It is a cloudy afternoon on November 13.
A young man steps out into the streets of Seoul, holding a copy of the South Korean labor laws. Gasoline fire consumes his body with every step. With labor movements suffocated by the regime, this is his last declaration against inhuman exploitation.
“We are not machines,” he cries through the flames. “Do not let my death be in vain!”
His name is Chun Tae-il.
Fifty-one years later, clouds once again fill the sky on November 13.
The shrill sound of whistles pierce the air. The police have already cordoned off the site of Chun’s immolation to prevent the workers from paying their respect. Roadblocks close off streets, subway stations, and public spaces are shut down. Even so, ten thousand workers from around the country are gathered in the Workers’ Rally to honor Chun’s legacy. Every single one is wearing a mask. Even with the ongoing vaccination, the pandemic is still a fact of life in Korea. Despite the loosened social distancing regulations allowing sports events and concerts, all requests by the workers to organize socially-distanced rallies in locations across the city were denied wholesale by the city government. Instead the police corralled all the workers into a single park.
Despite the constraints, the workers stand proud, showing both confidence and caution. They have organized safe, peaceful protests in such difficult conditions before, and they will do so again.
Dozens, perhaps hundreds, of flags and banners fly in the chill breeze, each representing a union, a political party, or a community organization. The Korean Confederation of Trade Unions, the largest umbrella union in South Korea, leads the way.
The rally begins. Their heads bowed, the workers observe a moment of silence for the martyrs of the labor movement and the imprisoned comrades. The silence gives way to a song. Voices rise in unison into the anthem of the Korean progressive movements: “the March for the Beloved”.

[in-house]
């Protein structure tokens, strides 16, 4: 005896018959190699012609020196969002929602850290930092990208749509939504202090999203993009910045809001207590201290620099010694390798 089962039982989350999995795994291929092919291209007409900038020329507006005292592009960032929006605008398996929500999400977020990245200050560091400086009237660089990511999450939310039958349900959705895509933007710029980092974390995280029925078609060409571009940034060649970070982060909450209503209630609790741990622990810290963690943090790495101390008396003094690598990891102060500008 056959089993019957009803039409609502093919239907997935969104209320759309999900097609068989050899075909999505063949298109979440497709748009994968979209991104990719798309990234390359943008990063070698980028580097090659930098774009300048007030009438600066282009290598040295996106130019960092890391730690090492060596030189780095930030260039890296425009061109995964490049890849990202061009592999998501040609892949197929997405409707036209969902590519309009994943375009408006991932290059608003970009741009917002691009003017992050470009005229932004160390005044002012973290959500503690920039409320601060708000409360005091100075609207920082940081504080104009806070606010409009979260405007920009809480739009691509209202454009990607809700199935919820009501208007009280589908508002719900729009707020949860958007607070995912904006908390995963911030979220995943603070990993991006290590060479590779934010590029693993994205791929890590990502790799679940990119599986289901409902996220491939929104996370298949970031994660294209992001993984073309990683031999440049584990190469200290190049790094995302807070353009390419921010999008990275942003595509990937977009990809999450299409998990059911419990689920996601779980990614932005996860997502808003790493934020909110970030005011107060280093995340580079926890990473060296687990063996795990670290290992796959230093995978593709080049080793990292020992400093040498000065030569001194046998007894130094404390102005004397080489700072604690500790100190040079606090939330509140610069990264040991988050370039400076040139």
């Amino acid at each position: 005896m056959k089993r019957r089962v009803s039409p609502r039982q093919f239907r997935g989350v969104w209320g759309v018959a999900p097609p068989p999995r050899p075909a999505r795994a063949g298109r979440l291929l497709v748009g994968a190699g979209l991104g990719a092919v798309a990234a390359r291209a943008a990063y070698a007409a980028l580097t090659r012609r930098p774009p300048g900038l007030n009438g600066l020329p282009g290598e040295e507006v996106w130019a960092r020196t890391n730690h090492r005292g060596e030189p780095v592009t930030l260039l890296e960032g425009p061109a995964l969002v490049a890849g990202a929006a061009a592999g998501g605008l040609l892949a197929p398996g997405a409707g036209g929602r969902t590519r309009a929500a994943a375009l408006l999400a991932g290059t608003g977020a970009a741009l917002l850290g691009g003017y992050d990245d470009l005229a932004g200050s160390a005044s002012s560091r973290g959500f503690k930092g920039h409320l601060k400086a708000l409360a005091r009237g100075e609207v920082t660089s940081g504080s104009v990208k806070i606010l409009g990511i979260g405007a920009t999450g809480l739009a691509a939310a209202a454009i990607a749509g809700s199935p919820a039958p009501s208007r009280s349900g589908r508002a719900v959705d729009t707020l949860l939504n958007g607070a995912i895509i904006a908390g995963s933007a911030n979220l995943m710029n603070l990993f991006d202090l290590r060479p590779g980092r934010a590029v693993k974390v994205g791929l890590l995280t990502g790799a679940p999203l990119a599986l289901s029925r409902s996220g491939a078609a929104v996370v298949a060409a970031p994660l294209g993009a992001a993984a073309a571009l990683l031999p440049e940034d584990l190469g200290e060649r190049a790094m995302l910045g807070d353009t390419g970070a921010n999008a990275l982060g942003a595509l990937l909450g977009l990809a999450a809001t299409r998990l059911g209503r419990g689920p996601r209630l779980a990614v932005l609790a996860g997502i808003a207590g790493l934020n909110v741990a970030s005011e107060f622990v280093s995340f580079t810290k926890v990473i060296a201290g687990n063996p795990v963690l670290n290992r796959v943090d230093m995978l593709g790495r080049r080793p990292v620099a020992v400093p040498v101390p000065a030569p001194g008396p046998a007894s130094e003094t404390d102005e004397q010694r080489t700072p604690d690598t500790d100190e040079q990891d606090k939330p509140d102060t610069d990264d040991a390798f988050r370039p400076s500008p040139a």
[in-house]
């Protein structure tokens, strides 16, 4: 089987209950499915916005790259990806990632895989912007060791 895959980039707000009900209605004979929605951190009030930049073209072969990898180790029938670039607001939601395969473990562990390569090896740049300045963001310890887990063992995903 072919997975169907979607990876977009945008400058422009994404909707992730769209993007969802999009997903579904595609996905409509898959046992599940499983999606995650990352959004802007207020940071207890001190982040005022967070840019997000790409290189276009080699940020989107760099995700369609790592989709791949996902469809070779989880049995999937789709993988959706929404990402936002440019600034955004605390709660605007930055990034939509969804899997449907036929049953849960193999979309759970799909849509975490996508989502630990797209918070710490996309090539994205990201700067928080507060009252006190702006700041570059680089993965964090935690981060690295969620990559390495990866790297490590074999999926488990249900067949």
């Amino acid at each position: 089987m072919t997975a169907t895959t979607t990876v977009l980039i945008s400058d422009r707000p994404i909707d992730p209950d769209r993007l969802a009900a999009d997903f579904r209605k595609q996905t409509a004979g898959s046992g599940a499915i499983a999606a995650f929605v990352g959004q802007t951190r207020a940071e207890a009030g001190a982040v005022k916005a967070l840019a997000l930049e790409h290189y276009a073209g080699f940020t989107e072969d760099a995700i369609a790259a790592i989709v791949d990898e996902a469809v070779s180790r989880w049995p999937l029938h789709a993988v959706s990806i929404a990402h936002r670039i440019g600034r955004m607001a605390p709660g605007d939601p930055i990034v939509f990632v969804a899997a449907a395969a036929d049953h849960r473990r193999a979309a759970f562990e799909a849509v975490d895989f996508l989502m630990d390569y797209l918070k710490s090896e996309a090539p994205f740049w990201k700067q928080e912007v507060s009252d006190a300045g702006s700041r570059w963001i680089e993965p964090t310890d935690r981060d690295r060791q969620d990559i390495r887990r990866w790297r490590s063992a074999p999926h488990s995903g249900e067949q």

“As we march ahead, let the living follow!”
As the song ends, the workers sit on the cold, hard pavement in orderly rows. The crowd stretches so long, that even with loudspeakers it is difficult to hear the organizers from the far back. Even so, some slogans are clearly audible.
“We are Chun Tae-il!”
“Let’s dismantle inequality!”
With every slogan, the workers hold their fists high, and wave their flags and pickets.
We approach a comrade holding one of the flags for an interview, Oh Sang-taek. the chairman of the preparatory committee of Together Labor. His flag says “Hope for the Working People: Together Labor” in simple, friendly blue lettering against white. His organization conducts educational programs for union organizers to develop political consciousness and organizing skills.
We ask him about the significance of the day’s event. The workers are suffering as they bear the brunt of the pandemic, Sang-taek explains. The government, rather than providing the support necessary for the workers to survive, has been suppressing their voices and their demands. The police even raided the KCTU headquarters to arrest its chairman, Yang Kyeong-su, for organizing a general strike.
“With this year’s Workers Rally,” he says, “the workers have decided to take matters into their own hands, to show their own strength to overcome this dire situation.”
The formation next to us is the supermarket workers’ union, composed of mostly middle-aged women. Their yellow vests are embroidered with their demands to stop layoffs and to improve their working conditions. They beat their inflatable thunder sticks together, as if cheering for their favorite sports team.
Once their cheer quiets down a little, Sang-taek tells us that the main slogans this year are “dismantle inequality” and “transform the society”.
“We need a broad, sweeping transformation of the entire society into a country that serves the good of the people, through expansion of the commons and the public sector,” he explains. In the rally they also call for the government to immediately release the KCTU chairman, and to stop its repression of the labor movement.